Urban Greening Grant Program

California Natural Resource Agency

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Grant amount: Unspecified amount

Anticipated deadline: May 1, 2020 (Pre proposal)

Applicant type: Government Entity Nonprofit

Funding uses: Project / Program

Location of project: California

Location of residency: California

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About this funder:



The Urban Greening Program is responsible for reporting to the California Air Resources Board (ARB) GHG emission reductions resulting from funded projects in accordance with an ARB approved quantification methodology and Funding Guidelines for Agencies that administer California Climate Investments (December 21, 2015). All projects are required to show a net GHG benefit and provide multiple other benefits. In order to quantify GHG emission reductions, projects must include at least one of the following project activities:

  1. Sequester and store carbon by planting trees
  2. Reduce building energy use from strategically planting trees to shade buildings
  3. Reduce commute, non-recreational and recreational vehicle miles travelled by constructing bicycle paths, bicycle lanes, or pedestrian facilities.

Funding Allocation and Grant Amount

Funding cycles are contingent upon the number of competitive applications received and are therefore undetermined at this time. There are no minimum or maximum grant amounts for this program.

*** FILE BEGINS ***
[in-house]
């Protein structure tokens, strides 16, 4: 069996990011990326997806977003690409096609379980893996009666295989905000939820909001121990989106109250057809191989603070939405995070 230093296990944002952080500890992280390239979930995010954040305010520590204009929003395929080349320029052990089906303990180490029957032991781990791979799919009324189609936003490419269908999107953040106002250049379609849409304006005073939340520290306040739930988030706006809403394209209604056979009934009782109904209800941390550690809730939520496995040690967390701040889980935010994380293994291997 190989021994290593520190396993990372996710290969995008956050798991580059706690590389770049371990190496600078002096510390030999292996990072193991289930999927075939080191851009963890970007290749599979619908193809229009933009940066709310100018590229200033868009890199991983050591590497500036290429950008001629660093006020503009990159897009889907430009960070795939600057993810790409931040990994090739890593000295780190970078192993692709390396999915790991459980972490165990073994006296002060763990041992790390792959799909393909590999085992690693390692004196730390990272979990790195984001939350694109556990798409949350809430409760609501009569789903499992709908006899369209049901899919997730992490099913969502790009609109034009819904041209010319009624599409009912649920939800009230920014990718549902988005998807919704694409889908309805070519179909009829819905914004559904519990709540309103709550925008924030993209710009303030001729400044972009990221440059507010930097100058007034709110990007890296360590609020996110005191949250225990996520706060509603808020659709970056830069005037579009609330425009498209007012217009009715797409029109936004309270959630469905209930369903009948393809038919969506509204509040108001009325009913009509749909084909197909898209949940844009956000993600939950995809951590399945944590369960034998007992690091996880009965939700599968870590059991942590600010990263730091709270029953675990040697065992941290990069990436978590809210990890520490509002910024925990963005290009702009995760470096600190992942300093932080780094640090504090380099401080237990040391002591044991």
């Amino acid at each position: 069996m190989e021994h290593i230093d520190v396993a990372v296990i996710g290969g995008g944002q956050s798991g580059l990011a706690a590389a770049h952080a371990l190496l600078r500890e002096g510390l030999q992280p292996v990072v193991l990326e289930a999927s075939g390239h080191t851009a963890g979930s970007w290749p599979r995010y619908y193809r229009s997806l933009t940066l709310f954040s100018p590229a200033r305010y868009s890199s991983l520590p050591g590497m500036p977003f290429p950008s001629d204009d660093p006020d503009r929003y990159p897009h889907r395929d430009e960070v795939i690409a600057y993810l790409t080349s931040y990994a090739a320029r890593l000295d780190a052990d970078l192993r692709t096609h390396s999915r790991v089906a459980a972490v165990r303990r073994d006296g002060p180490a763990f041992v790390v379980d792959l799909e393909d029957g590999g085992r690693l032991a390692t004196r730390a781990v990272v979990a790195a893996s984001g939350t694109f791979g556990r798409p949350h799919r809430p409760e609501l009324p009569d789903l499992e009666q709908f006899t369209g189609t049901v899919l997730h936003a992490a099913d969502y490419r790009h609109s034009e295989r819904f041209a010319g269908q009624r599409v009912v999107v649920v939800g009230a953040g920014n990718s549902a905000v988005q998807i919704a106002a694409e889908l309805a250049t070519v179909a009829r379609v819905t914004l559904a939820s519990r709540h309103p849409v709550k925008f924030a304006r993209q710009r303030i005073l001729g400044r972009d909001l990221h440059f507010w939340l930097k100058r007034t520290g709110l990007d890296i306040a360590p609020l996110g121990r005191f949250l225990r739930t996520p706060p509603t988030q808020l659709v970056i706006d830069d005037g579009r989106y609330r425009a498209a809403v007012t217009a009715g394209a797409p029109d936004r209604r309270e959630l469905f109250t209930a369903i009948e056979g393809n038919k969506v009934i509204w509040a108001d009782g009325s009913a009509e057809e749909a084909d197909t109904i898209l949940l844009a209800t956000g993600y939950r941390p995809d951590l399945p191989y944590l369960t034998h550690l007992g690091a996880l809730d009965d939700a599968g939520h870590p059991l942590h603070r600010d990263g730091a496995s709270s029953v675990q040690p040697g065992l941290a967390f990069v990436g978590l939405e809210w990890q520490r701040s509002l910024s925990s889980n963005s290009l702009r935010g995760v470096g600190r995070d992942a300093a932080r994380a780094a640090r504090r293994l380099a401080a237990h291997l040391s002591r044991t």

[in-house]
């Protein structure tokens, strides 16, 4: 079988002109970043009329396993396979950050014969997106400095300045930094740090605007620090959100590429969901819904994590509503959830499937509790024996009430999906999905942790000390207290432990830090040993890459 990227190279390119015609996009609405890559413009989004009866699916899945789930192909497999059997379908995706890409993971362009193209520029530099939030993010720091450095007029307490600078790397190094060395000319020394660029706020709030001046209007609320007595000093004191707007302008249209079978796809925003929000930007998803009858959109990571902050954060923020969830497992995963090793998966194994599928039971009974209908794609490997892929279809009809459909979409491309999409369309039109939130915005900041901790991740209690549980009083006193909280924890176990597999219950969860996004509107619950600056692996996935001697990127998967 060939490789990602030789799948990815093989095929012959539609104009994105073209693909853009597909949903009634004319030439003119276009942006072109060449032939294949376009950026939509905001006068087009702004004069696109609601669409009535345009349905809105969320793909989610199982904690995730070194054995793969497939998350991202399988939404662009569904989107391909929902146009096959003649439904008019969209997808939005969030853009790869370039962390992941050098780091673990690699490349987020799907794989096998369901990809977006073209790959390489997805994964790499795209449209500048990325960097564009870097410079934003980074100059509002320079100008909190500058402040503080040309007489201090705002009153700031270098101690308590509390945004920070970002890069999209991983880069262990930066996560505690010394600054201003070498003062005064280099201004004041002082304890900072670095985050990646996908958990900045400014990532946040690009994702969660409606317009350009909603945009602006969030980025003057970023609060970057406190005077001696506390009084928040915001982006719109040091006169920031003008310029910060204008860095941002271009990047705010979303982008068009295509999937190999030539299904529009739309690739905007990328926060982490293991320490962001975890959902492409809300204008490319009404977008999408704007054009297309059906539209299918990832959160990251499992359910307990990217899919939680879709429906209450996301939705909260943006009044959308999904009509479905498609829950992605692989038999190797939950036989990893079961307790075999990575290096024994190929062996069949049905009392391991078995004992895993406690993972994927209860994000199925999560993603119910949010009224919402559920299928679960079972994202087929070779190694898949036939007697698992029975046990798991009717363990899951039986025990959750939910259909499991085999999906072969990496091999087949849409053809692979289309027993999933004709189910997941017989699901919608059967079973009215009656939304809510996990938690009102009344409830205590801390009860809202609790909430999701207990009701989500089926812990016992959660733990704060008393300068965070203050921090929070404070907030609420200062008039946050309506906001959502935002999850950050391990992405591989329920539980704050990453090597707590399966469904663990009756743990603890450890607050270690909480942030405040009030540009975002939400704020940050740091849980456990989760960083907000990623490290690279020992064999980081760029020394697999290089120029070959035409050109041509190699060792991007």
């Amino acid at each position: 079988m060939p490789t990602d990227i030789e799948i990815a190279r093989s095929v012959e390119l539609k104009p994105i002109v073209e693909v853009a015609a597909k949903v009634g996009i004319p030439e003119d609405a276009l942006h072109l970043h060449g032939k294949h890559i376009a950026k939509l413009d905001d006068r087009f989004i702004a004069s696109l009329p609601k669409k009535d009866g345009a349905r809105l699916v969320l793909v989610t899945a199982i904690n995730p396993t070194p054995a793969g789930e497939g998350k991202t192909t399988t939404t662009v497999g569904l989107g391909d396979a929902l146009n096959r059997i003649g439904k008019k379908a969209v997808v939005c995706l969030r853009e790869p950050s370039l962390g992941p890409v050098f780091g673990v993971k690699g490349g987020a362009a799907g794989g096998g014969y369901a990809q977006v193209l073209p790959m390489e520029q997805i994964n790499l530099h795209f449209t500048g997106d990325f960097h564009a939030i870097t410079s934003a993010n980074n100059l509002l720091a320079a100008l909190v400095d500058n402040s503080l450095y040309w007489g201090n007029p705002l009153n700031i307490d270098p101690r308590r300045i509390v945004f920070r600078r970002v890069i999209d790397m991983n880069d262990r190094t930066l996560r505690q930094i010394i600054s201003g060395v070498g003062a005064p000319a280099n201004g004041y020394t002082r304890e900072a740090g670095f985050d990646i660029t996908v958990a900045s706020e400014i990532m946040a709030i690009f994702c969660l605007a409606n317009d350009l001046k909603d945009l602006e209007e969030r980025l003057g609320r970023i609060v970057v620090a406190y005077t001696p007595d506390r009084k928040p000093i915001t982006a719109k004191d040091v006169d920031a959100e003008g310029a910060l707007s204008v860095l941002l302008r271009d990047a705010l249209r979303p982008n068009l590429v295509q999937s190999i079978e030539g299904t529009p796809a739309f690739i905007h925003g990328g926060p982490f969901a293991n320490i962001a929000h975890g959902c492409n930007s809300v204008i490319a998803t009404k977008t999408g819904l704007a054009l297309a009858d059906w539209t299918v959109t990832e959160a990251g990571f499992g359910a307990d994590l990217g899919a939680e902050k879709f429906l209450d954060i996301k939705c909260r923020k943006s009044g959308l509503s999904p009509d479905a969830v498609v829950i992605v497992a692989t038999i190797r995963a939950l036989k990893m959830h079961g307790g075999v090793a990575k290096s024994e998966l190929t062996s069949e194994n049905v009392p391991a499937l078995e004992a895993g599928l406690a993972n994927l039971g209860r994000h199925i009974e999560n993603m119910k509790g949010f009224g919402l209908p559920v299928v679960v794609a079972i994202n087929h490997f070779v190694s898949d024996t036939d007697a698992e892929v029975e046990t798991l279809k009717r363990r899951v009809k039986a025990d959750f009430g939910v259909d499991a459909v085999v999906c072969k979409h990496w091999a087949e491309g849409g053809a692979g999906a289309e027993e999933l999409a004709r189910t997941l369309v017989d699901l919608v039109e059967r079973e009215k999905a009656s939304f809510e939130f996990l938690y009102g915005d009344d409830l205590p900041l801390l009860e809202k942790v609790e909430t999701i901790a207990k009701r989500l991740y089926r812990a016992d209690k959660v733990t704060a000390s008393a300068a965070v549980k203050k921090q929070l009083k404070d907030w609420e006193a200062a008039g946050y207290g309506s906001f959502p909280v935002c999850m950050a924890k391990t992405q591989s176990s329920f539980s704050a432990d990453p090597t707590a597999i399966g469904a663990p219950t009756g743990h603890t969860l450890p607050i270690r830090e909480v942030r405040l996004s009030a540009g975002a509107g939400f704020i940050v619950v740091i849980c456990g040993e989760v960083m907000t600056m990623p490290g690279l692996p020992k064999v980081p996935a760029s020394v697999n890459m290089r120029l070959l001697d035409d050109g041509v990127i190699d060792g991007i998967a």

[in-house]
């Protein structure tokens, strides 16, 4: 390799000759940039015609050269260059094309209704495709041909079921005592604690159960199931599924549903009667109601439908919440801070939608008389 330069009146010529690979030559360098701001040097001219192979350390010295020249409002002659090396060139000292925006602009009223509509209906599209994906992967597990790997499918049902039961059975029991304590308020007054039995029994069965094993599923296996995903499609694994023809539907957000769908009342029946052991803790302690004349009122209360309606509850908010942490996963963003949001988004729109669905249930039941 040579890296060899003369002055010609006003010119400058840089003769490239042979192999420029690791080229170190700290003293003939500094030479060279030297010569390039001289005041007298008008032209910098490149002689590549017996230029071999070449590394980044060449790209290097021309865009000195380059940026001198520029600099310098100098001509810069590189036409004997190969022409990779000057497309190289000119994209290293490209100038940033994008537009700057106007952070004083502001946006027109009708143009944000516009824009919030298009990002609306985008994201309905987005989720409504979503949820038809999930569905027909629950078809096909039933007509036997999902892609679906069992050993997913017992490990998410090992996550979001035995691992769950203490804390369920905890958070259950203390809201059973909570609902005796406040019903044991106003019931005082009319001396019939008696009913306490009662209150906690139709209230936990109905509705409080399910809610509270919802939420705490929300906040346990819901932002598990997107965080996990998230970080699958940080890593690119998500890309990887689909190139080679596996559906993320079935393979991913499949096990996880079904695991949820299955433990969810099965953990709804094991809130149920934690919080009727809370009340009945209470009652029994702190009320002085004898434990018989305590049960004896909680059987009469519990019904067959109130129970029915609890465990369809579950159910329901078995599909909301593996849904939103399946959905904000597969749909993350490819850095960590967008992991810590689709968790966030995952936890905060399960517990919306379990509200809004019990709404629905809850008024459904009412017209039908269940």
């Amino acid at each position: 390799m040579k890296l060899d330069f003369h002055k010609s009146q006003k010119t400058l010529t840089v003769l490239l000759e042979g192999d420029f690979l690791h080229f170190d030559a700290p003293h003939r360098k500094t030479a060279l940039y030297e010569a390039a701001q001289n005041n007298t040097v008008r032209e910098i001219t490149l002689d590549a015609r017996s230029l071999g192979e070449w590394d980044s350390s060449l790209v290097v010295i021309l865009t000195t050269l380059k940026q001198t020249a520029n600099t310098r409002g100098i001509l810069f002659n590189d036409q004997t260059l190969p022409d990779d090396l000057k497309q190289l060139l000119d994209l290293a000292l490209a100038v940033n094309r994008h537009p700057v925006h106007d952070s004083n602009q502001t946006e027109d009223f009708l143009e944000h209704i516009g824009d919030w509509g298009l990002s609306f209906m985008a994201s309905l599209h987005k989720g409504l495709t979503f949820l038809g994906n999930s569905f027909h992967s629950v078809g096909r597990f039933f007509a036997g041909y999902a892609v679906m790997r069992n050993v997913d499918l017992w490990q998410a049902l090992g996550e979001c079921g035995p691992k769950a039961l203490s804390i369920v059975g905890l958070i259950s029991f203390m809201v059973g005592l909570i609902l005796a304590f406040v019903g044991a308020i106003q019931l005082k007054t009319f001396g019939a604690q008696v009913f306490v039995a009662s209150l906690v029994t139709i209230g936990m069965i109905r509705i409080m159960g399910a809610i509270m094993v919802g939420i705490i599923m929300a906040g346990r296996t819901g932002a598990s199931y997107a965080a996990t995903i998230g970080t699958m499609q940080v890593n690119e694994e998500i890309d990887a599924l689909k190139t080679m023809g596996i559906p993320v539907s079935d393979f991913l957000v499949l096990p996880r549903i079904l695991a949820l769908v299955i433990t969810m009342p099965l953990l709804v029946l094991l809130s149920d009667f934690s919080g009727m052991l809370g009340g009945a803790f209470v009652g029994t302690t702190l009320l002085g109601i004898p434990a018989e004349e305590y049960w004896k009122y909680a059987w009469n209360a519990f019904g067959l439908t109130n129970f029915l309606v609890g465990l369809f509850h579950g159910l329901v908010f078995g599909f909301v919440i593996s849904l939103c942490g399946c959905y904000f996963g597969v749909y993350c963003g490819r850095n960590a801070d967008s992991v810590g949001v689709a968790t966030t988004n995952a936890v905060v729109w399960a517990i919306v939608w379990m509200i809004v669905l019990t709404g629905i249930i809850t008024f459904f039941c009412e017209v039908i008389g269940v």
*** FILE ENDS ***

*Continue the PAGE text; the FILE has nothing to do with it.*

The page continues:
You can learn more about this opportunity by visiting the funder's website.


  • Eligible Applicants - Grant Funds will be awarded to a city, county, special district, nonprofit organization, or an agency or entity formed pursuant to the Joint Exercise of Powers Act (Chapter 5 (commencing with Section 6500) of Division 7 of Title 1) if at least one of the parties to the joint powers agreement qualifies as an eligible applicant, notwithstanding the Joint Exercise of Powers Act.
  • Projects– In addition to reducing greenhouse gas emissions, SB 859 requires all projects to achieve measurable benefits. Per statute, all projects must be achieved by at least one of the following:
    • Acquire, create, enhance, or expand community parks and green spaces,  AND/OR
    • Use natural systems or systems that mimic natural systems to achieve multiple benefits.
    • Eligible urban greening projects will reduce GHG emissions and provide multiple additional benefits, including, but not limited to, a decrease in air and water pollution or a reduction in the consumption of natural resources and energy. Eligible projects will result in the conversion of an 3 existing built environment into green space that uses natural and green infrastructure approaches to create sustainable and vibrant communities. A competitive project will maximize opportunities to reduce GHG emissions through project design and implementation, and will incorporate green infrastructure solutions that improve the sustainability and function of existing urban hardscapes and landscapes.